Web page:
An elastic infrastructure for distributed R
Most of us recall the notion of elasticity from Economics 101. Markets are about supply and demand, and when there is an abundance of supply, prices usually go down. Elasticity is a measure of how responsive one economic variable is to another, and in an elastic market the response is proportionately greater than the change in input.
It turns out that cloud pricing, on the margin at least, is pretty elastic. Like bananas in a supermarket, CPU cycles are a perishable commodity. If capacity sits idle and doesn’t get used, it goes away. Your cloud provider are no dummies, and much like store owners that mark down the price of ripe bananas before they spoil, cloud providers would rather sell capacity for pennies on the dollar rather than have it go to waste.
What does this have to do with R you ask? As datasets become large, and R jobs become more compute intensive, multi-node parallelism is the way to go. Unless you have access to a facility with large-scale computing resources, you will probably want to deploy a cloud-based cluster if you are running analysis or simulations at any scale.
To arbitrate the price of excess capacity, Amazon Web Services have created a spot market for purchasing machine cycles in addition to their on-demand and reserved instance marketplace pricing. You can essentially bid on machine capacity, and as long as your bid price exceeds the spot price, you get to use the machine. If I’m running an ERP system or a transactional database this market is probably not for me, but if I’m running an R cluster for research or non-critical simulations, it can make a lot sense to buy machine cycles on the discount rack.
Savings can be dramatic
Consider a particular Amazon EC2 machine type – a c4.xlarge instance with four virtual CPUs and 7.5 GB or RAM. At the time of this writing, the price per hour for this instance is $0.232 per hour. The benefit of paying “retail” (on-demand) is that the machine is yours and won’t go away.
If you’re willing to take your chances and bid for this machine type on the open market however, the savings can be dramatic. The blue line on the chart below represents the spot price history for this machine on Amazon’s east coast servers. For just $.04 per week (4 cents) I would have been well above the price required to hold onto machine instances 95% percent of the time representing of savings of over 80%. At a more conservative 15 cent bid price (~ a 35% discount from on-demand rates) I would have had no interruption in service in this scenario. Markets are dynamic and complicated, but Amazon indicates that on average spot prices are 86% lower than on-demand prices. As with any market, prices can fluctuate (in some cases wildly), so one needs to be careful to bid only what one willing to pay, there are big savings to be had.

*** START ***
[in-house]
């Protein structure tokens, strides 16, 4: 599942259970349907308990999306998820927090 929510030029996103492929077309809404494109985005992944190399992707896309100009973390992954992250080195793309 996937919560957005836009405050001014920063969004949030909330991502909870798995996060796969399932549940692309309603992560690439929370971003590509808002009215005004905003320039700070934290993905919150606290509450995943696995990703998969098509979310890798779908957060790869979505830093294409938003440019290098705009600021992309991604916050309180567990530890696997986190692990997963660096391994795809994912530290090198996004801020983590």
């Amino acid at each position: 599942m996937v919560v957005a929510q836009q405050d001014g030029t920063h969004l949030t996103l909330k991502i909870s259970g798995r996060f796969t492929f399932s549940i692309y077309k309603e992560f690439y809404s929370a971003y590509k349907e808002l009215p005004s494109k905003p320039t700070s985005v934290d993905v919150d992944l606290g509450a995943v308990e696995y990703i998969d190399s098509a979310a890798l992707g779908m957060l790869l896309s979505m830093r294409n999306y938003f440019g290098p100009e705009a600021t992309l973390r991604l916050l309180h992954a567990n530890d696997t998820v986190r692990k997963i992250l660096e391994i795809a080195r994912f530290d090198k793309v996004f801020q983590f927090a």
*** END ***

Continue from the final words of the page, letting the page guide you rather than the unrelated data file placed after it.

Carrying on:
The importance of being elastic
Analytic applications are often well situated to take advantage of spot pricing. While computer simulations may be important, they are not necessarily urgent. If I have a job that is going to run for a few hours on ten computers, it may not matter whether I run the job this morning or this afternoon. If the job gets interrupted, I can just start it again. Amazon’s Elastic Cloud Computing (EC2) service reflects elasticity in the name, and while the infrastructure is elastic, it does not necessary follow that a deployed cluster is elastic. Software environments are often brittle and unable to tolerate dynamic changes in the underlying infrastructure while applications or models are running. Also, if it takes hours to manually re-constitute the software stack after spot-priced nodes are inevitably preempted, it makes more sense to use Amazon’s on-demand pricing. To take advantage of spot pricing, there are two essential prerequisites:
- An elastic software infrastructure – the application environment needs to be tolerant of shifts in available capacity at run-time
- Agility – In the event that cluster nodes are preempted by shifts in market pricing, there needs to be sufficient automation to rapidly re-constitute the running environment
Leveraging Spot pricing cluster-as-a-service offerings
Fortunately for analytic application users, services like Cycle Computing and Teraproc cluster-as-a-service check both of these boxes. For most distributed workloads (serial batch jobs, job arrays, and parametric sweeps) the OpenLava workload manager included in Teraproc’s service is tolerant of one or more nodes being lost at run-time. Cluster nodes can be added or removed at run-time , and interrupted jobs can be re-run automatically based on configurable policies.
Even more importantly, in the event that spot-priced nodes are preempted, the cluster head-node that houses applications and data continues to run. This means that my applications, data and user accounts still exist and I can simply flex the cluster up again after naming a new price for nodes on the spot market. As shown below in the Teraproc cluster-as-a-service provisioning interface, AWS spot pricing is an integral part of the service. You can learn more about how elastic clusters are automatically provisioned in the Teraproc service’s getting started guide.
The moral of the story? When it comes to infrastructure for HPC and analytic applications, it is not just the infrastructure that is elastic – the pricing model and the management software is elastic as well. The key to achieving financial savings is to have a similarly elastic and agile software environment. When it comes to running distributed compute clusters in the cloud, Amazon Spot Pricing is new your new best friend.